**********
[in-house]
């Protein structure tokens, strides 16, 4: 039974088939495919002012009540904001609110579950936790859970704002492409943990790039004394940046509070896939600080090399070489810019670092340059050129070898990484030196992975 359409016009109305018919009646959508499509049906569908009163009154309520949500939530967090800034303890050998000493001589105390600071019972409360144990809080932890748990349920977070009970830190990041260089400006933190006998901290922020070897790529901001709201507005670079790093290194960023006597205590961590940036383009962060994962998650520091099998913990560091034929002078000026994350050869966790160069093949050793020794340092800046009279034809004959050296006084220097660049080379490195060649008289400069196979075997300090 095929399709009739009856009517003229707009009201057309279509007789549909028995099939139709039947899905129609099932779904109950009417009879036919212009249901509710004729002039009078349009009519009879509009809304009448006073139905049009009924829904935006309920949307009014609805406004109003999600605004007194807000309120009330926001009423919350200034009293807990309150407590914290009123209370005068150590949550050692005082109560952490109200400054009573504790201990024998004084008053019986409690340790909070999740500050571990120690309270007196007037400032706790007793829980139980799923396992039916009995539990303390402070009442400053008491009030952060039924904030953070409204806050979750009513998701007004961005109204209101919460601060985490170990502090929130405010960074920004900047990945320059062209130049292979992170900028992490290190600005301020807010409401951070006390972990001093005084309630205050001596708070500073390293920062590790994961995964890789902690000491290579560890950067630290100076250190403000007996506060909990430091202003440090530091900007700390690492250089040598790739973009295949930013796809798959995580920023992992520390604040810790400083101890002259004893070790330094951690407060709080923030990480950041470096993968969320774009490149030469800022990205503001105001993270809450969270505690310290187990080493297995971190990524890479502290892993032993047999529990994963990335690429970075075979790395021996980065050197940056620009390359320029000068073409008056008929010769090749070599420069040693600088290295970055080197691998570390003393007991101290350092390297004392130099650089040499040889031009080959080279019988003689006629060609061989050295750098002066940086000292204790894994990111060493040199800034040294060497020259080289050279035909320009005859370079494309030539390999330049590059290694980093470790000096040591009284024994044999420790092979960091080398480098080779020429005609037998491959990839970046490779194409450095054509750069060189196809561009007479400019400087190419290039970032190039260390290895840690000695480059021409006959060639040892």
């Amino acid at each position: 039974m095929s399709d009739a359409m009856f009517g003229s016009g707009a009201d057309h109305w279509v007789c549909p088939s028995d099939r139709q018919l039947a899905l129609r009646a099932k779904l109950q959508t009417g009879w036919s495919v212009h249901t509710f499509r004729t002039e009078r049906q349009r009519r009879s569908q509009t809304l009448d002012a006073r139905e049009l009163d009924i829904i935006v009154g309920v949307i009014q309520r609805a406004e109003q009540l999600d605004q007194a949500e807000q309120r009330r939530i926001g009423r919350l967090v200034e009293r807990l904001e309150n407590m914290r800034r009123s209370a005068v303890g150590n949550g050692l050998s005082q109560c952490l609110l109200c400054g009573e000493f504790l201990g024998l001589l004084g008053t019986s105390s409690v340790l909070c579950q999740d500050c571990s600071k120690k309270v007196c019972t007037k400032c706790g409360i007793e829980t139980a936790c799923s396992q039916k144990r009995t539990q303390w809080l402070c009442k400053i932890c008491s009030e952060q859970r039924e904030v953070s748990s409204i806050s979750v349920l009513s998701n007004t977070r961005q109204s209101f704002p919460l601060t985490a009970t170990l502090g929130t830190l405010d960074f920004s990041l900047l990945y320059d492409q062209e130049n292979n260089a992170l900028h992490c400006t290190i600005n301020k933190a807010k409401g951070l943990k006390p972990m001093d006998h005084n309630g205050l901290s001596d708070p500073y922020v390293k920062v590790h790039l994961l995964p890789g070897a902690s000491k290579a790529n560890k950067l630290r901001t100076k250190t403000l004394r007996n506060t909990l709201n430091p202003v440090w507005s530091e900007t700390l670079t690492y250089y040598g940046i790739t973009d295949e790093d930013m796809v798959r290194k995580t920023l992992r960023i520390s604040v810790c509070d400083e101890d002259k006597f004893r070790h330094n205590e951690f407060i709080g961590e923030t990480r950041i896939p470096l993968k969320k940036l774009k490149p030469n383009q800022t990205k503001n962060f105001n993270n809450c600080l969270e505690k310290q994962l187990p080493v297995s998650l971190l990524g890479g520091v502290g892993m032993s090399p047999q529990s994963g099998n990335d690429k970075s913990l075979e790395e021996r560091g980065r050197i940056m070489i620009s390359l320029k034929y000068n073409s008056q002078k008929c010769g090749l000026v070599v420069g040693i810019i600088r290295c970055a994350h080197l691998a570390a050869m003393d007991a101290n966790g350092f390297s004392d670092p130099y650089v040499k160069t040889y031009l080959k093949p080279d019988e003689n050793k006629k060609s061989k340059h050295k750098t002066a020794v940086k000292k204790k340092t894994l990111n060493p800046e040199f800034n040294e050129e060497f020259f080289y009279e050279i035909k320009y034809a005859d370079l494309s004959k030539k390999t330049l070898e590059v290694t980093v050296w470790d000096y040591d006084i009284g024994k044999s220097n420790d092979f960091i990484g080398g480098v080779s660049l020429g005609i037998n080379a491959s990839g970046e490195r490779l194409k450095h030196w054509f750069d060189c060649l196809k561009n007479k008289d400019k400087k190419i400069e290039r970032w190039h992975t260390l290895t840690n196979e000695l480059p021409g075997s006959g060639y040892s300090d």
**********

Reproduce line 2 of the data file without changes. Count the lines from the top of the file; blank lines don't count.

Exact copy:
């Protein structure tokens, strides 16, 4: 039974088939495919002012009540904001609110579950936790859970704002492409943990790039004394940046509070896939600080090399070489810019670092340059050129070898990484030196992975 359409016009109305018919009646959508499509049906569908009163009154309520949500939530967090800034303890050998000493001589105390600071019972409360144990809080932890748990349920977070009970830190990041260089400006933190006998901290922020070897790529901001709201507005670079790093290194960023006597205590961590940036383009962060994962998650520091099998913990560091034929002078000026994350050869966790160069093949050793020794340092800046009279034809004959050296006084220097660049080379490195060649008289400069196979075997300090 095929399709009739009856009517003229707009009201057309279509007789549909028995099939139709039947899905129609099932779904109950009417009879036919212009249901509710004729002039009078349009009519009879509009809304009448006073139905049009009924829904935006309920949307009014609805406004109003999600605004007194807000309120009330926001009423919350200034009293807990309150407590914290009123209370005068150590949550050692005082109560952490109200400054009573504790201990024998004084008053019986409690340790909070999740500050571990120690309270007196007037400032706790007793829980139980799923396992039916009995539990303390402070009442400053008491009030952060039924904030953070409204806050979750009513998701007004961005109204209101919460601060985490170990502090929130405010960074920004900047990945320059062209130049292979992170900028992490290190600005301020807010409401951070006390972990001093005084309630205050001596708070500073390293920062590790994961995964890789902690000491290579560890950067630290100076250190403000007996506060909990430091202003440090530091900007700390690492250089040598790739973009295949930013796809798959995580920023992992520390604040810790400083101890002259004893070790330094951690407060709080923030990480950041470096993968969320774009490149030469800022990205503001105001993270809450969270505690310290187990080493297995971190990524890479502290892993032993047999529990994963990335690429970075075979790395021996980065050197940056620009390359320029000068073409008056008929010769090749070599420069040693600088290295970055080197691998570390003393007991101290350092390297004392130099650089040499040889031009080959080279019988003689006629060609061989050295750098002066940086000292204790894994990111060493040199800034040294060497020259080289050279035909320009005859370079494309030539390999330049590059290694980093470790000096040591009284024994044999420790092979960091080398480098080779020429005609037998491959990839970046490779194409450095054509750069060189196809561009007479400019400087190419290039970032190039260390290895840690000695480059021409006959060639040892």